counter means, associated with circuit means of each of the digital units responsive to at least one of the test signals for producing a test enable signal;
means for presetting the counter means with a predetermined test pattern; and
means, responsive to other of the test signals for communicating the test enable signal from each of the counter means to each associated circuit means in place of the enable signal;
whereby the predetermined test pattern used to preset each of the counter means is such that one and only one of the circuit means is enabled to couple the associated digital unit to the shared bus means at any moment in time during the test period.
8. In a digital system of a type having two or more digital subsystems configured to be tested by repeated cycles of having pseudo-random data applied thereto, each of the digital subsystems being coupled to a shared bus by an enable logic unit that permits access to the shared bus for communicating information thereon when a bus enable signal is asserted, a bus enable test logic incorporated in each digital subsystem to ensure that during testing only one or none of the digital subsystems have access to the shared bus, the bus enable test logic comprising:
a digital counter presettable to a predetermined state, and producing a test enable signal;
a selector coupled to receive the bus enable signal and the test enable signal to substitute the test enable signal for the bus enable signal during testing;
such that when the digital system is subjected to testing the digital counter associated with a one of the digital subsystems is set to the predetermined state produce a test enable signal that permits access to the shared bus, and the counter associated with the other of the digital subsystems is set to a state that prohibits, access to the shared bus.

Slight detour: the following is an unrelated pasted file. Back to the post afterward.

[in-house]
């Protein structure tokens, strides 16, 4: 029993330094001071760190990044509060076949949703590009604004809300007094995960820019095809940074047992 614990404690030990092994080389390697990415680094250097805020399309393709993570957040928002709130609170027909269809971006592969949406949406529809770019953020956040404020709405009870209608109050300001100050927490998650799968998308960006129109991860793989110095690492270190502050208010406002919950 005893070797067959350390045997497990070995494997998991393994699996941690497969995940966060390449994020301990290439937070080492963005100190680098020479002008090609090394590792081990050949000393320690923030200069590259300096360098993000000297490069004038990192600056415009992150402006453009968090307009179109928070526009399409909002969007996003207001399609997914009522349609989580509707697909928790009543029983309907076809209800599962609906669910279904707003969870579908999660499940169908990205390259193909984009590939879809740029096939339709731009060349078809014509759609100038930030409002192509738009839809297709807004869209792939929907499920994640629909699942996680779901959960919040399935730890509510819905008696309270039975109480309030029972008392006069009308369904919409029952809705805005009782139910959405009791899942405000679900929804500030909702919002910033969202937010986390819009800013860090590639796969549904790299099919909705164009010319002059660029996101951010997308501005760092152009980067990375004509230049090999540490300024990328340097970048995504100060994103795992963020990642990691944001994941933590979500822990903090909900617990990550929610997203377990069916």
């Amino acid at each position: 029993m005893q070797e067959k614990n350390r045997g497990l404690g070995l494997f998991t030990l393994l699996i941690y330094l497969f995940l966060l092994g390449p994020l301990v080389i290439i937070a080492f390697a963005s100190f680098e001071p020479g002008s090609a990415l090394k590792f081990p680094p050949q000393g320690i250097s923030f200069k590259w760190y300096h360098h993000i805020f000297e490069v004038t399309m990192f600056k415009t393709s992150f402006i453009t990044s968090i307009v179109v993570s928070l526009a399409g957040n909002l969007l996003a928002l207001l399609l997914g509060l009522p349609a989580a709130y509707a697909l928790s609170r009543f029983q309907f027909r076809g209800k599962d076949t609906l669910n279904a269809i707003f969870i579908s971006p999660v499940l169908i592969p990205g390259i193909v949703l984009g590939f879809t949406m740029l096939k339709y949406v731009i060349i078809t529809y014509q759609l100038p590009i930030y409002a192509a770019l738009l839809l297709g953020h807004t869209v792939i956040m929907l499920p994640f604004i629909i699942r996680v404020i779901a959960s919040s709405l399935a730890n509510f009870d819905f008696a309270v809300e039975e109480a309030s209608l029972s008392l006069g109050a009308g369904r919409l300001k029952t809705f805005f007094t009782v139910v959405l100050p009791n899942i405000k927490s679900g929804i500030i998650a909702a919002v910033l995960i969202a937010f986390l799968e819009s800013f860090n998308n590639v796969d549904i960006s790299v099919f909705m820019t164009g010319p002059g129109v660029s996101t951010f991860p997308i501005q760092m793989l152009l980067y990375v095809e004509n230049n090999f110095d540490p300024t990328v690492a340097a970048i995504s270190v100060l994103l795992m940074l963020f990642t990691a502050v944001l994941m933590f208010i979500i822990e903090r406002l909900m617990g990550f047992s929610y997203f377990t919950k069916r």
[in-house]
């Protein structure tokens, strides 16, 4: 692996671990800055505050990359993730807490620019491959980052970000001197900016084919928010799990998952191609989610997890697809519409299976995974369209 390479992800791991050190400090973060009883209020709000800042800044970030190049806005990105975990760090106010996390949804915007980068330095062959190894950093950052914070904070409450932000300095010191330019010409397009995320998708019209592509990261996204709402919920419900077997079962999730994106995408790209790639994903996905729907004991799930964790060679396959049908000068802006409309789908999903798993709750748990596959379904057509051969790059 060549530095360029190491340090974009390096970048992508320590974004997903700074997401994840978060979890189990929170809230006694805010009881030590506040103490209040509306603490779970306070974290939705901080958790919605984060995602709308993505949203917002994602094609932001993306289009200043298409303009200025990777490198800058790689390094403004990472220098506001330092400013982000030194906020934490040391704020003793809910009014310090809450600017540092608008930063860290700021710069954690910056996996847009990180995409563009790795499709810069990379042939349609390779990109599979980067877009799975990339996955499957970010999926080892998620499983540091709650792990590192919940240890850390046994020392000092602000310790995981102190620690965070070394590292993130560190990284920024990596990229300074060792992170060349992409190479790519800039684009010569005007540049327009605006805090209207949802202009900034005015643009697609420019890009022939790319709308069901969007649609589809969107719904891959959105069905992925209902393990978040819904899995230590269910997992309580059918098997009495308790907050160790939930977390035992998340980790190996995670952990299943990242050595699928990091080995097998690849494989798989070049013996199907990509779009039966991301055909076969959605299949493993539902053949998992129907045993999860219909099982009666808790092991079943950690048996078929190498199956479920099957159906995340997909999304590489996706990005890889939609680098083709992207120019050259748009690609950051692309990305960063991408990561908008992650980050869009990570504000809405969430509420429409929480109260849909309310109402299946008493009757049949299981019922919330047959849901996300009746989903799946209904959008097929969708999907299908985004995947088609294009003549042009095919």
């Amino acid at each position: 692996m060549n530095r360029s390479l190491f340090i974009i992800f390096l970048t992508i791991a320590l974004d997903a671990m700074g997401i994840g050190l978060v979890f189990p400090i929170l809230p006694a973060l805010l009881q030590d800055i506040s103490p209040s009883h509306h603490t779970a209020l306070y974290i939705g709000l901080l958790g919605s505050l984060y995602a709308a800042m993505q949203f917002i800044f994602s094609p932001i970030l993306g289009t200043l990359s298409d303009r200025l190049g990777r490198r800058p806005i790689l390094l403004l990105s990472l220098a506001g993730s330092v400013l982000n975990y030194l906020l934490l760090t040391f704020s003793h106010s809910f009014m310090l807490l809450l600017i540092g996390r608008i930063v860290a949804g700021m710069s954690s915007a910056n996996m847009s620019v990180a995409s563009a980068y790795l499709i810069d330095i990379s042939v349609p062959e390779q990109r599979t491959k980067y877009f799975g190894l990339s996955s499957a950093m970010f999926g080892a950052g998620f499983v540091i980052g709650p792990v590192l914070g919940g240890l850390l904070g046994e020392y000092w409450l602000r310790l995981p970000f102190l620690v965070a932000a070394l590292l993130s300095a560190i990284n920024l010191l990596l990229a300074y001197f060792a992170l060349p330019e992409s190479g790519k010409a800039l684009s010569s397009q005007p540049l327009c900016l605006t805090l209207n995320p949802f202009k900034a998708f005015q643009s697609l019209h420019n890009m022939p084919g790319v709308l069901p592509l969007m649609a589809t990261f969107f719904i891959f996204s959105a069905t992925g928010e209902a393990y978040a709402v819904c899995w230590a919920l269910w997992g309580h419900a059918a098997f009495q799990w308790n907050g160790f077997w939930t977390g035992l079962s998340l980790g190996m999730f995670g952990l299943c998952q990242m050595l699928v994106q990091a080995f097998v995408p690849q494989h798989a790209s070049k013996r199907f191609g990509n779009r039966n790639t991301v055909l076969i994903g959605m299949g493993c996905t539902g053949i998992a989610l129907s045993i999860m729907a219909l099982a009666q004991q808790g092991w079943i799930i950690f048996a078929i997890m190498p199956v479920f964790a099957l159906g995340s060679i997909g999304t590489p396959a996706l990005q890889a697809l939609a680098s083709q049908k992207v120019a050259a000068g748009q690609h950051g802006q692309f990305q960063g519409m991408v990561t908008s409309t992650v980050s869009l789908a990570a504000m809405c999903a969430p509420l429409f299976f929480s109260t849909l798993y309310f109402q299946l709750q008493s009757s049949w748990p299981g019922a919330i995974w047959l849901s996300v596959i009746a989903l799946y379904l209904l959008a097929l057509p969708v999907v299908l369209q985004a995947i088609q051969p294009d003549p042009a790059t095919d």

9. The bus enable test logic of claim 8, wherein the digital counter is a ring counter.
10. The bus enable test logic of claim 9, wherein the ring counter includes multiple one-bit stages, and wherein a one of the multiple one-bit stages has a data output that supplies the test enable signal.
11. The bus enable test logic of claim 9, wherein the predetermined state comprises multiple bits having at least one of the multiple bits set to a first digital state, and the other of the multiple bits set to a second digital state.
12. The bus enable test logic of claim 11, wherein the first digital state is a logic ONE.
13. The bus enable test logic of claim 8, wherein the digital counter is caused to change count each of the repeated cycles.
14. The bus enable test logic of claim 8, wherein the digital counter is incremented each of the repeated cycles.
15. A method of performing a scan test of a digital system that includes a plurality of digital subsystems intercoupled by a shared bus for communicating digital signals therebetween, each of the digital subsystems having driver enable circuitry operating to drive the digital signals onto the shared bus in response to an enable signal, the method comprising the steps of:
providing a counter means for each of the digital subsystems for providing a test enable signal that is coupled to the driver enable circuitry of each digital subsystem;
loading the counter means of each digital subsystem with a predetermined state;
setting the digital subsystems to a pseudo-random state while operating the counter means of each digital subsystem so that one and only one of the digital subsystems has access to the shared bus;
removing the pseudo-random state from the digital subsystems for examination;
repeating the setting and removing steps a predetermined number of times; and
associated with each repeating step, modifying the counter means so that another one of the digital subsystems is provided exclusive access to the shared bus;
whereby, during the scan test each of the digital subsystems has exclusive access to the shared bus at least once.